Oiwan Lam | Global Voices
What is the “challenging environment” in China?
Microsoft announced on October 14 that it has decided to shut down the localized Chinese version of LinkedIn in China.
The business and employment-oriented social media platform launched its Chinese version in 2014 based on the requirements of the Chinese government about social media platforms. However, the company’s strategy is no longer able could to work in China, its “sunset” decision being motivated by “a significantly more challenging operating environment and greater compliance requirements in China.”, as Mohaf Shroff, Senior Vice President of Engineering at LinkedIn wrote on LinkedIn’s official blog.
LinkedIn’s Chinese version has more than 50 million domestic users. It has been the only major social platform allowed to operate in China by a U.S. company. The latest decision implies that LinkedIn will soon join Google, Twitter, Facebook among others in the China list of blocked sites and its users in mainland China would have to circumvent China’s internet censorship to access LinkedIn.
Upon the shutting down of the social networking site, the Chinese branch of LinkedIn will launch a Chinese job search application, InJobs, to serve job seekers in China. But the new service will not allow users to create and share content.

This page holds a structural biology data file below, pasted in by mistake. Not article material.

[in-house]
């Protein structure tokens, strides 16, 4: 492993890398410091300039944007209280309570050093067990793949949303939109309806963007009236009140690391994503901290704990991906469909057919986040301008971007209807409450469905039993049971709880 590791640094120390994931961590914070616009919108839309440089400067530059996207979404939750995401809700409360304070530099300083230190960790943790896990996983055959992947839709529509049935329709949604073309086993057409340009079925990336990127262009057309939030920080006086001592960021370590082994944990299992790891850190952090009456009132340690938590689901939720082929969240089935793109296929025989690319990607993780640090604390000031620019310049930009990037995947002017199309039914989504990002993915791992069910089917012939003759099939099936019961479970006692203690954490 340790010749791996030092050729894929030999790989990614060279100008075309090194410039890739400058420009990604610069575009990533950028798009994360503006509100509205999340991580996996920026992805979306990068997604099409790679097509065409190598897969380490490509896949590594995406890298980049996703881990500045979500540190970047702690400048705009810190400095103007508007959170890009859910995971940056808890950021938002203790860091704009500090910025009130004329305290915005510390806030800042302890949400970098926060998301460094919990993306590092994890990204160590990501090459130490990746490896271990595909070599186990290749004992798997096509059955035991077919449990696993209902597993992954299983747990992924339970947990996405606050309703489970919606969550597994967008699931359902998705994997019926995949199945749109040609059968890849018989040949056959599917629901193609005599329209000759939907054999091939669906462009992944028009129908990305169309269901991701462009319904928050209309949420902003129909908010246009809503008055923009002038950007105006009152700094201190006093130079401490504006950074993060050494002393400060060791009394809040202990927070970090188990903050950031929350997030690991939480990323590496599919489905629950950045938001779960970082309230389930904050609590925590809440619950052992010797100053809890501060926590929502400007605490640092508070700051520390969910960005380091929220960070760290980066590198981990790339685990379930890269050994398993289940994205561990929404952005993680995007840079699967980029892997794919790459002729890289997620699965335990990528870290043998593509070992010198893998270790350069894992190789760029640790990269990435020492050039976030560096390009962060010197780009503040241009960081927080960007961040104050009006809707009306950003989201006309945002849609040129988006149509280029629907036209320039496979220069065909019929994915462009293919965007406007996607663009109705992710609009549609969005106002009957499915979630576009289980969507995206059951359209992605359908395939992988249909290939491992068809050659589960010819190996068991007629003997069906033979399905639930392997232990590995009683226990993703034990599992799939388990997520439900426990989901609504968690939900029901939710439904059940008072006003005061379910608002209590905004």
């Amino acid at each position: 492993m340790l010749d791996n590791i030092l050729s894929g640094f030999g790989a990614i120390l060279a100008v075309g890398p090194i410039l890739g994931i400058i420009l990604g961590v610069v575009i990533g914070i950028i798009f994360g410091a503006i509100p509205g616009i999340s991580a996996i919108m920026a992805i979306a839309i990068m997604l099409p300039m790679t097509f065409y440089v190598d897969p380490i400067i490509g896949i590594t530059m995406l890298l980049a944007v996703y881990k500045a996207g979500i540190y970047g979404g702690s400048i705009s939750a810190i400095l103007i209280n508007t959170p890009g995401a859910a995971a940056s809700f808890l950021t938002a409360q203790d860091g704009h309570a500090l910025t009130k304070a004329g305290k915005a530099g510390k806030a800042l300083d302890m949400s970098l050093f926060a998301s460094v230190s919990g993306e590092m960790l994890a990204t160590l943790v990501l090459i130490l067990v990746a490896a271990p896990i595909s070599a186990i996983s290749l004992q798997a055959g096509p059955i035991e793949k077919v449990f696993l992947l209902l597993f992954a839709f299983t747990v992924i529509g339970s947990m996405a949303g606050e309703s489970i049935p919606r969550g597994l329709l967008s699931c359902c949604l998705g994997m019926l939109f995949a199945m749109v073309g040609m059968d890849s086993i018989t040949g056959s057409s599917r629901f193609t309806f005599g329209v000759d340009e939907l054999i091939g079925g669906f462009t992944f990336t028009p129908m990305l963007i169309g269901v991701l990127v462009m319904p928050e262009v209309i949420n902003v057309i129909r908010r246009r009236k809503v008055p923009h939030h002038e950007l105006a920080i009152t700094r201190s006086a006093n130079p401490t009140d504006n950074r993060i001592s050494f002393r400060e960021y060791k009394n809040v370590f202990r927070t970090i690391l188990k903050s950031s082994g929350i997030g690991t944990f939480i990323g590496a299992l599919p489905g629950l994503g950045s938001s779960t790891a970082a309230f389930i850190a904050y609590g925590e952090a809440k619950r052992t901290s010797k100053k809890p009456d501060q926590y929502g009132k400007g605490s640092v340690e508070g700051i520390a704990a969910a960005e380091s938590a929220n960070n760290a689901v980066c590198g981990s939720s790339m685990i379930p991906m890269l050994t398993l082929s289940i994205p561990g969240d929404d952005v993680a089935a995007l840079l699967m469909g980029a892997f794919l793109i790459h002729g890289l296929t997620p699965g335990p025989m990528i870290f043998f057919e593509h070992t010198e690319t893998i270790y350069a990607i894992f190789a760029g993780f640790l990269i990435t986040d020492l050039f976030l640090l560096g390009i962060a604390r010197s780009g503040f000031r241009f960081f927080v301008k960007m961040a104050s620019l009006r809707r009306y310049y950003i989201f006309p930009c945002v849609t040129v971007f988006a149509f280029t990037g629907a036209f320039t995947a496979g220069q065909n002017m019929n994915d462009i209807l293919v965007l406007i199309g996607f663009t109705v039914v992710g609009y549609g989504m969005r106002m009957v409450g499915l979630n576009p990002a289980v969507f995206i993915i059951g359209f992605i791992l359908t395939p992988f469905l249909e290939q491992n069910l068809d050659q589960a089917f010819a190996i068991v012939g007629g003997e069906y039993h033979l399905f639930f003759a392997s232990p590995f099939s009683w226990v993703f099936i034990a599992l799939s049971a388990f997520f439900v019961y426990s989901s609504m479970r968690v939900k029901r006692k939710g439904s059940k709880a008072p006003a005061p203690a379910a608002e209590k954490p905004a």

Caught between censorship and users’ needs
Since the launch of its localized version, LinkedIn has been caught in a crossfire between Chinese government censorship requirements and its users’ criticism over its censorship practices.
Last March, the New York Times quoted sources saying that China’s Internet regulator, the State Internet Information Office, had rebuked LinkedIn over lax censorship. Two months after, the Cyberspace Administration of China listed more than 100 apps accusing them of “improper collection of data”, mentioning Microsoft’s LinkedIn and Bing on the list.
On the other hand, since 2014 human rights activists, academics and journalists have slammed company for censoring content that is sensitive inside China. In order to satisfy the Chinese government’s requirement, LinkedIn users from mainland China have been banned from posting sensitive content like photos, reports and commentaries about the 1989 Tiananmen Massacre. As for overseas users, posts that contain sensitive information would be blocked in the Chinese LinkedIn network.
In recent years, LinkedIn has extended its censorship to overseas users’ profiles. Since 2019, a number of overseas journalists, academics and activists have found their profiles blocked in China.
Last month, a number of U.S journalists including Bethany Allen-Ebrahimian, Melissa Chan and Greg Bruno found their profiles blocked in the LinkedIn Chinese platform. When Bethany Allen-Ebrahimian reached out to LinkedIn, the platform administrator advised her to “update the Summary section” of her profile. The investigative reporter mocked the company for its “free self-censorship consulting service”:
“Zhou Fengsuo’s account was reinstated after he tweeted about the block on Twitter. So I’m doing that now too. I’ll post an update to see if my account is reinstated”, told B. Allen-Ebrahimian on her Twitter account (@BethanyAllenEbr).